Joann Danelo Barbour, Gloria J. Burgess, Lena Lid Falkman, Robert M. McManus, Eds. (2012). Leading in Complex Worlds, A Volume in the International Leadership Association Series, Building Leadership Bridges. San Francisco: Jossey-Bass
Every year the International Leadership Association produces a book in their Building Leadership Bridges series. This volume sought contributions that were “multiperspetive in scope and focused on leading and leadership, and that would be appropriate for helping leaders develop the understanding needed to live and lead in complex worlds.” This statement lit me up.
Here, subtly presented, is attention to the kinds of distinctions that the leadership field so sorely needs. Note the ways world like leading, leader, and lead are used. They are not the same things and they need to be attended to differently. Hurrah! to the editors! And in a complex world! Clearly a link between what individuals may do, even in collectives, to context. It might have been better to say complex worlds, but what they said is excellent. And, although they are not yet using the terms, the editors were going for “multiperspectives, miultigrounded, multiframed, multidisciplinary, multimodal, multidimensional, multi-intelligent, and multilogical…” Leaves me wanting them to add or embrace these terms with transdisciplinary or even meta…
Each editor took responsibility for a different section of the book:
1. The Complexity of Leader Development, Robert McManus.
2. The Complexity of Leadership Practice, Gloria J. Burgess.
3. The Complexity of Leading in a Globalized World, Lena Lid Falkman.
McManus introduces Part One by stating that leadership studies can offer a body of knowledge, but that the “development of a leader, however, is a complex process that calls for time and reflection. This seems to be a recurring theme emerging recently in the field. It would be helpful if the focus was on the long term development of the individual “develop skills that ultimately MAY BE HELPFUL to them in leading people and organizations. (Emphasis Ed.)” We do not develop leaders. Individuals are in leader roles only in snapshots of the life of a systems. And we not only develop skills, but if we want to prepare individuals to be effective in their lives, relationships and systems, we need to help them find and implement in an ongoing process practices that build their awareness internally, behaviorally and in relation to cultures and systems. I doubt the editors and authors in this volume would disagree with this, but they might join with me in the frustration of trying to change how we language leadership and its related concepts.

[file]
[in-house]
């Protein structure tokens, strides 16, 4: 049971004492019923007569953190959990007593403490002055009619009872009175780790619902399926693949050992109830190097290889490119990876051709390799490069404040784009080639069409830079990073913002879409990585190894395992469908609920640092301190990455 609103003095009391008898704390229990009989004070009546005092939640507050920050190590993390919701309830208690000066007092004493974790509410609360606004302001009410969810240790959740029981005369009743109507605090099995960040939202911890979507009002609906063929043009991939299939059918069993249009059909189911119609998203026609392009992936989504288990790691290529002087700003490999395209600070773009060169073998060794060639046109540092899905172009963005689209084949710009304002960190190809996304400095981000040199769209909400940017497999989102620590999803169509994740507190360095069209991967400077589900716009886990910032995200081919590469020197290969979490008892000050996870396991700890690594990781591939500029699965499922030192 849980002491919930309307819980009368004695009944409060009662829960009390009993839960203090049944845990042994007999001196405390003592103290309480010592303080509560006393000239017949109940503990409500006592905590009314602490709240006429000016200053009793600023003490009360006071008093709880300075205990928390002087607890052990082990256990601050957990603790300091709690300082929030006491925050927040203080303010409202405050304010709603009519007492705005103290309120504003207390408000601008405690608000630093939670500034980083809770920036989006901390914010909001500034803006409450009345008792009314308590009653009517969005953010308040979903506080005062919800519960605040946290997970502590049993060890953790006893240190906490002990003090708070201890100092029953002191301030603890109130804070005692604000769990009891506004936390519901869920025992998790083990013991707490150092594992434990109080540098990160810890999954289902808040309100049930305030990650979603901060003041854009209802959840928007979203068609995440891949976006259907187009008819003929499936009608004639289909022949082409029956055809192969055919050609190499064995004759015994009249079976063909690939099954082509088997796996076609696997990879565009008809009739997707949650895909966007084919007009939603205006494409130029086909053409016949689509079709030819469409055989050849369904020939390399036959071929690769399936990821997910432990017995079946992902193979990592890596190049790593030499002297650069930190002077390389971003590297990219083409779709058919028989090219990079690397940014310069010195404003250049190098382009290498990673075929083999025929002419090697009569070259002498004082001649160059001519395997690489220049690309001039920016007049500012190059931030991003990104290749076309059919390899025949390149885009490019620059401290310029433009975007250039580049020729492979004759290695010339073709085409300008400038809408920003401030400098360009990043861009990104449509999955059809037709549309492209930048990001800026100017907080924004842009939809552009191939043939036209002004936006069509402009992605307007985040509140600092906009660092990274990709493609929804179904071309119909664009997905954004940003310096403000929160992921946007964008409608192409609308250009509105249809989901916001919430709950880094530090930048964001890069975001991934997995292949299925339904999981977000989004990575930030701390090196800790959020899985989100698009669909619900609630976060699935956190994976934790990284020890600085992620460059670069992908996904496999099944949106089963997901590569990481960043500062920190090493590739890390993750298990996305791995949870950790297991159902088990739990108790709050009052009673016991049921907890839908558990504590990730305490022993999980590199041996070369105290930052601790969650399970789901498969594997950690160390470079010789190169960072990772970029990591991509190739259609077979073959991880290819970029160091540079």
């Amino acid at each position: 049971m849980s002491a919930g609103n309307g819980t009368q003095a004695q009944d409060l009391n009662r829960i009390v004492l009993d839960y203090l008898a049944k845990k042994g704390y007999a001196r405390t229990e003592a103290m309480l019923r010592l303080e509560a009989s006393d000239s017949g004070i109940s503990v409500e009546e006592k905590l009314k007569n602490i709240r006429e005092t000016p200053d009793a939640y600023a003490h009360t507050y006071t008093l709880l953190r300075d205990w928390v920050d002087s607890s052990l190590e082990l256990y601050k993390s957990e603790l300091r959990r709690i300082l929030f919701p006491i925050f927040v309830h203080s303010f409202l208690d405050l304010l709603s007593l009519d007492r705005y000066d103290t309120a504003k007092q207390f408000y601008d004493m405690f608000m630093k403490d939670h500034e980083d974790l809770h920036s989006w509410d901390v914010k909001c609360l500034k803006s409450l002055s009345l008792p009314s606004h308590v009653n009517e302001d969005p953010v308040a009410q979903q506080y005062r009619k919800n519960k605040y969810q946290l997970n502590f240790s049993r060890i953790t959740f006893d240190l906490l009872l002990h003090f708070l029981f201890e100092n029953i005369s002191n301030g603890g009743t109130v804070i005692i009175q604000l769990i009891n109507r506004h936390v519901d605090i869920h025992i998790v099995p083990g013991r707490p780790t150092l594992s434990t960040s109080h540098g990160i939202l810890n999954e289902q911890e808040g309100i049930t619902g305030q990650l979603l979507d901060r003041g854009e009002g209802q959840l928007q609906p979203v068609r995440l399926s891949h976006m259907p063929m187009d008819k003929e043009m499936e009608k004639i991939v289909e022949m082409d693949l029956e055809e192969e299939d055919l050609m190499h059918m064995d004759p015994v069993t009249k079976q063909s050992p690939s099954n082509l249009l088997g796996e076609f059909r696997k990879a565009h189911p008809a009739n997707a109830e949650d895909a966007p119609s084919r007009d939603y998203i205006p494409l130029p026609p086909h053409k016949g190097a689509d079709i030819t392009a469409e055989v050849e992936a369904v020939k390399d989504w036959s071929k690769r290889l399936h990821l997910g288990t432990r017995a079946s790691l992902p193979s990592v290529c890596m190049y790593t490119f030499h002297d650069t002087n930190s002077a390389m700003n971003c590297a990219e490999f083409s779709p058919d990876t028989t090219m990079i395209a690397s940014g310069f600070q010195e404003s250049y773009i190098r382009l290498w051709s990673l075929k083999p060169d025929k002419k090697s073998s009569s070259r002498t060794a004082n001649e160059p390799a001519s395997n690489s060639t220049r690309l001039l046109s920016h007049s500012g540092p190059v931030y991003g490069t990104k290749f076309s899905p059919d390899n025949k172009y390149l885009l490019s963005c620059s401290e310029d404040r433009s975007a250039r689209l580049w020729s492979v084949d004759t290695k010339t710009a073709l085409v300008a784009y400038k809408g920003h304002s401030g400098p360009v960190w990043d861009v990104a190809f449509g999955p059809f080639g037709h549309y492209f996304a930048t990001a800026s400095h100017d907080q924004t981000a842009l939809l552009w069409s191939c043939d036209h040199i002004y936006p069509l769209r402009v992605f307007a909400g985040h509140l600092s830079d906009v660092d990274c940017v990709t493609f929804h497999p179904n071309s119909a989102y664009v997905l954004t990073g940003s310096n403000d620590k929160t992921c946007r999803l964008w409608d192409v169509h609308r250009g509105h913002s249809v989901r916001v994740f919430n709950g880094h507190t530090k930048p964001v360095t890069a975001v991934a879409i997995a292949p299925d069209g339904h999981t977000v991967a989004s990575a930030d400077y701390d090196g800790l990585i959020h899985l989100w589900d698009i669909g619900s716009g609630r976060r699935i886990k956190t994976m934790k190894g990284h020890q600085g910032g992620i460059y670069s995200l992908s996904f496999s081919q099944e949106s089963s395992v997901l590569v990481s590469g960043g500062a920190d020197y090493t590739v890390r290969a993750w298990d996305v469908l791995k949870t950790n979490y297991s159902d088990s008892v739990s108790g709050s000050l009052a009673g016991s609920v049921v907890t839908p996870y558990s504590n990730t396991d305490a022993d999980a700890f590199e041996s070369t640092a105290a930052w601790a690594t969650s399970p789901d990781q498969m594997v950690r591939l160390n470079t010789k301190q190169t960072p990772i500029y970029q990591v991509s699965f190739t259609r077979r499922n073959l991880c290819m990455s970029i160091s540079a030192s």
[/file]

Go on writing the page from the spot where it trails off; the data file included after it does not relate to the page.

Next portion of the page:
Gloria Burgess takes us back to Max De Pree’s old lesson: “leadership is an act of becoming,” that “leaders must continually learn and develoip themselves to acquire and attune their repertoire of awareness, knowledge, rituals, instincts, habits, and skills to artfully approach myriad complexities of their worlds.” Oh, I love this stuff! It is all getting just too integral to avoid dancing down the hall.
Lena Falkman focuses on our need to understand the global context, “global leadership needs to be understood within a context of complexity.” In the process of globalizing leadership will become more holistic and consensus driven (Jeri Darling). Our ways of thinking and knowing about leadership need to become less Western Centric and more of a blending of perspectives from around the world. Caroline Fu and Richard Burgeon give us the “Tao Complexity Tool: Leading from Being”. They tell us about “Yin-yang-five-walks” or “five states of change” of “‘the system’ of five nature’s ‘activating force’ in yin-yang complementarity. Intriguing, no?
The editors and the International Leadership Association are to be congratulated on this refreshing volume.